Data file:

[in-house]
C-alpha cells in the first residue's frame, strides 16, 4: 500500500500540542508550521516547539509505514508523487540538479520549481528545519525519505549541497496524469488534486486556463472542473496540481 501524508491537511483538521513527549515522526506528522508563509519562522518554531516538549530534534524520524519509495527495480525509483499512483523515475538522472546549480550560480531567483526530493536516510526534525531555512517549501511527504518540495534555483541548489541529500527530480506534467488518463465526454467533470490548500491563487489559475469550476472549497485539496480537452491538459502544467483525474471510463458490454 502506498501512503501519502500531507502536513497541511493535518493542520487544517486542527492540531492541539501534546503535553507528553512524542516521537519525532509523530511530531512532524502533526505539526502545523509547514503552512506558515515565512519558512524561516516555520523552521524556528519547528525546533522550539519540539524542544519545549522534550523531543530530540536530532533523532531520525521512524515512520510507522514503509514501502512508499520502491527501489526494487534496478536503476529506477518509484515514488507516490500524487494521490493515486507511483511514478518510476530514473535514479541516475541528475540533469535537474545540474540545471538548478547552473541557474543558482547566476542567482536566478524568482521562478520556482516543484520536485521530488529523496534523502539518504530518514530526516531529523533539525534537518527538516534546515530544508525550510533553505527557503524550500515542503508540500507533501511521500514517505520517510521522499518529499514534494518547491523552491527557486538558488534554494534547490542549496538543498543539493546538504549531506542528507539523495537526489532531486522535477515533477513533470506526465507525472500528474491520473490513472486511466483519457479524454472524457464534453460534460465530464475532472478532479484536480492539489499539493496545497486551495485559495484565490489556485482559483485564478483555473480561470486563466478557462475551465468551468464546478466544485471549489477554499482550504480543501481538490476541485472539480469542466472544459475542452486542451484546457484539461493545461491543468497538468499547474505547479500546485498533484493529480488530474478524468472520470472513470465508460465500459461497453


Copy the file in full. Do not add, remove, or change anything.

[in-house]
C-alpha cells in the first residue's frame, strides 16, 4: 500500500500540542508550521516547539509505514508523487540538479520549481528545519525519505549541497496524469488534486486556463472542473496540481 501524508491537511483538521513527549515522526506528522508563509519562522518554531516538549530534534524520524519509495527495480525509483499512483523515475538522472546549480550560480531567483526530493536516510526534525531555512517549501511527504518540495534555483541548489541529500527530480506534467488518463465526454467533470490548500491563487489559475469550476472549497485539496480537452491538459502544467483525474471510463458490454 502506498501512503501519502500531507502536513497541511493535518493542520487544517486542527492540531492541539501534546503535553507528553512524542516521537519525532509523530511530531512532524502533526505539526502545523509547514503552512506558515515565512519558512524561516516555520523552521524556528519547528525546533522550539519540539524542544519545549522534550523531543530530540536530532533523532531520525521512524515512520510507522514503509514501502512508499520502491527501489526494487534496478536503476529506477518509484515514488507516490500524487494521490493515486507511483511514478518510476530514473535514479541516475541528475540533469535537474545540474540545471538548478547552473541557474543558482547566476542567482536566478524568482521562478520556482516543484520536485521530488529523496534523502539518504530518514530526516531529523533539525534537518527538516534546515530544508525550510533553505527557503524550500515542503508540500507533501511521500514517505520517510521522499518529499514534494518547491523552491527557486538558488534554494534547490542549496538543498543539493546538504549531506542528507539523495537526489532531486522535477515533477513533470506526465507525472500528474491520473490513472486511466483519457479524454472524457464534453460534460465530464475532472478532479484536480492539489499539493496545497486551495485559495484565490489556485482559483485564478483555473480561470486563466478557462475551465468551468464546478466544485471549489477554499482550504480543501481538490476541485472539480469542466472544459475542452486542451484546457484539461493545461491543468497538468499547474505547479500546485498533484493529480488530474478524468472520470472513470465508460465500459461497453